There has never been a better year in the age of marijuana reform in the United States than 2014. Sure, some would argue this claim, citing the 2012 victories of Colorado and Washington, which are revered as the newfound forefathers of recreational marijuana. But the girth of the legislative efforts over the past year, have proved that the rolling stone of legal weed in America is now, not only over the mountain but careening down that bastard at an unstoppable rate of speed. No longer is the majority of the nation buying into the rotten philosophies of the great pot propagandist, Uncle Sam, and the war on marijuana now appears to be strapped in the electric chair waiting for someone to pull the kill switch.
It is often said that history repeats itself, which in reviewing the successful initiatives to legalize the leaf over the past year, indicates that though a process of political evolution, the United States is bound to dwell within a post-prohibitionary existence in the very near future. These days, the majority of the American people are fed up with the drug war, convinced it has been nothing more than a scam, and more citizens are in favor of legalizing marijuana than ever before. It is for this reason that statewide initiatives to change pot laws are predicted to spread like a plague in 2015. However, the raging impetus of pot proponents across the country may have not been as strong had it not been for the exceptional progress made throughout the year. So, in the spirit of a tribute, here is an ultimate look back at the most important legislative wins in 2014, and the aftershock that can be expected over the the next two years.
Voters Legalize Recreational Marijuana in Alaska, Oregon, and Washington DC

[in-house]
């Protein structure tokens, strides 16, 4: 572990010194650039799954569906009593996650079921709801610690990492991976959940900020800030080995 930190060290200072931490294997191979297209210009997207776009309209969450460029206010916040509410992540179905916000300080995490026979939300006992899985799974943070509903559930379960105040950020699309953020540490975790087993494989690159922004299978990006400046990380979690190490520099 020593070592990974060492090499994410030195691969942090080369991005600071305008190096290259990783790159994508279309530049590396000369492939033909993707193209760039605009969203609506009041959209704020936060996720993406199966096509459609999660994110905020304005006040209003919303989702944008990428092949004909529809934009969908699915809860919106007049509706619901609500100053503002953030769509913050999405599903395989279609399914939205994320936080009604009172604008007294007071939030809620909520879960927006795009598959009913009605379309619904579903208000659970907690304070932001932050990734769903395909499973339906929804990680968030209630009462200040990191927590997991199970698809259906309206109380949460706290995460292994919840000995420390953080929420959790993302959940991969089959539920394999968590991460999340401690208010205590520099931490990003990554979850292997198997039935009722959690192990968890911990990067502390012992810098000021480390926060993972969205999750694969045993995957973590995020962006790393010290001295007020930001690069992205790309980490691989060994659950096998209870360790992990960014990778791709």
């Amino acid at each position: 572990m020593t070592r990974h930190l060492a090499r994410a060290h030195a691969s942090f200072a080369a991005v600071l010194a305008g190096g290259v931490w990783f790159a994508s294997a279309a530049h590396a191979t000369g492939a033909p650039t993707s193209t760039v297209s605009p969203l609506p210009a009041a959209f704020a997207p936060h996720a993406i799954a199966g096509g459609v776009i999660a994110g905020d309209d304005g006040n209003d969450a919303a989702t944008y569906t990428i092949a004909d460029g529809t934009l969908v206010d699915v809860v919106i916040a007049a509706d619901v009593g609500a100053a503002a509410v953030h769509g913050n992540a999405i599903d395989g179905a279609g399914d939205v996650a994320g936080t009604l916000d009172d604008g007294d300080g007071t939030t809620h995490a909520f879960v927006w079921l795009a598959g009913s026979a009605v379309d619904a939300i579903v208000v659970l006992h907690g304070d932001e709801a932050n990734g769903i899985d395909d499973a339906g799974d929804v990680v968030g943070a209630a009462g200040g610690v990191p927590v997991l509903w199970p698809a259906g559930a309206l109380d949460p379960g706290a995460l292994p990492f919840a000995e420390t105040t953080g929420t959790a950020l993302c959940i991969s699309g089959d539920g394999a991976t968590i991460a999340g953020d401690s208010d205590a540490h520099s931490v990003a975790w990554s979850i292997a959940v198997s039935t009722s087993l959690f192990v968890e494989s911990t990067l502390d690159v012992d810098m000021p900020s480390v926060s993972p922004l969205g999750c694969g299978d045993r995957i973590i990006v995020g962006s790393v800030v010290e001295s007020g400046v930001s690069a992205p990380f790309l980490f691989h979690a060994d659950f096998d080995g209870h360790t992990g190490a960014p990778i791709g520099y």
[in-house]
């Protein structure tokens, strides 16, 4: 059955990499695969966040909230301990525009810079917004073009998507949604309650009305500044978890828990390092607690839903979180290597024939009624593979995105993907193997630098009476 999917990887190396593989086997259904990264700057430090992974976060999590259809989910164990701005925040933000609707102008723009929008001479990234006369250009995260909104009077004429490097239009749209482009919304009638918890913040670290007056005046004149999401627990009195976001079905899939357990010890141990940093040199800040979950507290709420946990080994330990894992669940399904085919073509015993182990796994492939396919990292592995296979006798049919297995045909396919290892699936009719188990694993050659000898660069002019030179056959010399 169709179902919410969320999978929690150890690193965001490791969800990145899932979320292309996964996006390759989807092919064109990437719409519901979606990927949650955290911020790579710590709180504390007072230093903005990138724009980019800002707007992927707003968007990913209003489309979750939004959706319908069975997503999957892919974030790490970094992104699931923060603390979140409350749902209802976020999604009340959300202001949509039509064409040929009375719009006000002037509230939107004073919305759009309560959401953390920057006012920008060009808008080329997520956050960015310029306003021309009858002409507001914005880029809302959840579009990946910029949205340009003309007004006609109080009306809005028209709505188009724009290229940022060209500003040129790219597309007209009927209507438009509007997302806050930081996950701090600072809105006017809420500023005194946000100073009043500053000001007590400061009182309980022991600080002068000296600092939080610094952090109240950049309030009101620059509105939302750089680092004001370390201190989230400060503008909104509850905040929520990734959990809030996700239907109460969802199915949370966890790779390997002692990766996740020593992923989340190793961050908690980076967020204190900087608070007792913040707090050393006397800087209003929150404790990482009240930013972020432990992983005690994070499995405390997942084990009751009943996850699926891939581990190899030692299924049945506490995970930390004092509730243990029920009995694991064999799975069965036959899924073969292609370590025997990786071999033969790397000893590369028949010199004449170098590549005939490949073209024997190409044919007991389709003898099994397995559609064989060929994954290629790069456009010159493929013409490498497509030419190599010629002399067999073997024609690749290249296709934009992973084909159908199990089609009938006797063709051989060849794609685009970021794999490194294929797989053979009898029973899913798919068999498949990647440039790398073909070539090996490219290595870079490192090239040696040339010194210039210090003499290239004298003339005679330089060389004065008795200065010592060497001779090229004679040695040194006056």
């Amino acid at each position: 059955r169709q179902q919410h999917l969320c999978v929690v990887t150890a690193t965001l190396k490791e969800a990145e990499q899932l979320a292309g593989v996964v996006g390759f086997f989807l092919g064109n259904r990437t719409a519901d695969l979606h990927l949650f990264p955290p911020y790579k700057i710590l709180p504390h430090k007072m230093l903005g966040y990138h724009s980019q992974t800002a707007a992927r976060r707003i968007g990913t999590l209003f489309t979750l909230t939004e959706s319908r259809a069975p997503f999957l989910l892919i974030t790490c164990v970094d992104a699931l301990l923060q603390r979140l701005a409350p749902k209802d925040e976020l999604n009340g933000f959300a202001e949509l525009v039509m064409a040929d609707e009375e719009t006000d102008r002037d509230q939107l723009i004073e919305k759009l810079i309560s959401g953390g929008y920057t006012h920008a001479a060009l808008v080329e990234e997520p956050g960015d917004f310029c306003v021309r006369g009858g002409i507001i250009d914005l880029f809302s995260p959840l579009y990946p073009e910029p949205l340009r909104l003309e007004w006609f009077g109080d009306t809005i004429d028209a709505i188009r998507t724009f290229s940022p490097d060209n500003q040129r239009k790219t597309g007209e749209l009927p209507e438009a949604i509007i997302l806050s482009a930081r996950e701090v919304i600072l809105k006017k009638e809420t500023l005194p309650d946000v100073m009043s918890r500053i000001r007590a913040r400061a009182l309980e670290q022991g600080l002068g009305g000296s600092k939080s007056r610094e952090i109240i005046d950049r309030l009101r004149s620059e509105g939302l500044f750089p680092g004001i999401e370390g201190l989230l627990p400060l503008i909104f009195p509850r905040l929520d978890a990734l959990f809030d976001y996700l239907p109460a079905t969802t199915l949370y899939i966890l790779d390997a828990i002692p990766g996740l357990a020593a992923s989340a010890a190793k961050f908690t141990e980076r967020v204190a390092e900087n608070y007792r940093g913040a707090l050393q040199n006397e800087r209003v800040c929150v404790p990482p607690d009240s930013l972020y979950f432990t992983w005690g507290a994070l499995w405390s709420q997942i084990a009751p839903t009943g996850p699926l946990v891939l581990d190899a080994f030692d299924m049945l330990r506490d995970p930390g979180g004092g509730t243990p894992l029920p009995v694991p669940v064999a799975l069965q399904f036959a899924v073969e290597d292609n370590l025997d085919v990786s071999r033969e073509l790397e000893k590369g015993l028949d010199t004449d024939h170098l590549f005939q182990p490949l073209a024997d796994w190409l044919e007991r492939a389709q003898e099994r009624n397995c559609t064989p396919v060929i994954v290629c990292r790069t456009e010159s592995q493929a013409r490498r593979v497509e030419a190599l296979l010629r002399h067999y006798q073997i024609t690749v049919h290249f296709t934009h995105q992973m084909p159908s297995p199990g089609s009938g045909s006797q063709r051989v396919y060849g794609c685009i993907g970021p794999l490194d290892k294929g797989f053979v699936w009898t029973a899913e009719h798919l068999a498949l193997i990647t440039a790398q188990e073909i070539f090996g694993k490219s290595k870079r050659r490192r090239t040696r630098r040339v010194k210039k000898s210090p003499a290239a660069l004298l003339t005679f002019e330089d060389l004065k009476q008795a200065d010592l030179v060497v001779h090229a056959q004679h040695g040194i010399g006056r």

Voters in Alaska and Oregon stepped up in 2014 and legalized recreational marijuana, passing with 53% and 55% of the votes, respectively, while those residing in the District of Columbia passed a similar measure, Initiative 71, a ballsy initiative aimed at allowing residents to cultivate cannabis in the prohibition capital of America. Of course, the idea of the average citizen deciding that marijuana should grow in the backyard of the White House crushed the ego of some congressional leaders, who weeks later, tossed an amendment into a federal spending bill that castrated the measure on Capitol Hill and spilled the blood of democracy on the streets of Washington DC.
Earlier in the year, however, the District passed a measure to decriminalize the possession of up to an ounce of marijuana, which made its way through a mandatory congressional review period unscathed – this despite the slimy, pot-hating efforts of Maryland Representative Andy Harris. Yet, in the end, Harris managed to persuade the powers-that-be to include his proposal in a trillion dollar omnibus spending bill to prohibit the use of federal and local funds to legalize a Schedule I controlled substance. Some believe that Harris’ underhanded tactic is the end for Initiative 71, while others argue that the verbiage of the measure, specifically the use of the word “enact,” is enough of a loophole to keep it alive. Unfortunately, the bill destroys the possibility of the District passing a recreational pot market, which the DC Council was in the process of developing at the time of this vicious death rattle.
The District is, however, still expected to submit Initiative 71 to Congress at the beginning of the year for its 60-day review. And while supporters are hoping for the best, no one really has any idea if the spending bill will keep legal weed out of the nation’s capital or not. At this point, the only aspect of this debacle that remains untouchable in the District is marijuana decriminalization – a law that went into effect over the summer.
Congress Prohibits DEA From Using Federal Funds to Raid Medical Marijuana, but No Ban on Weed Has Been Lifted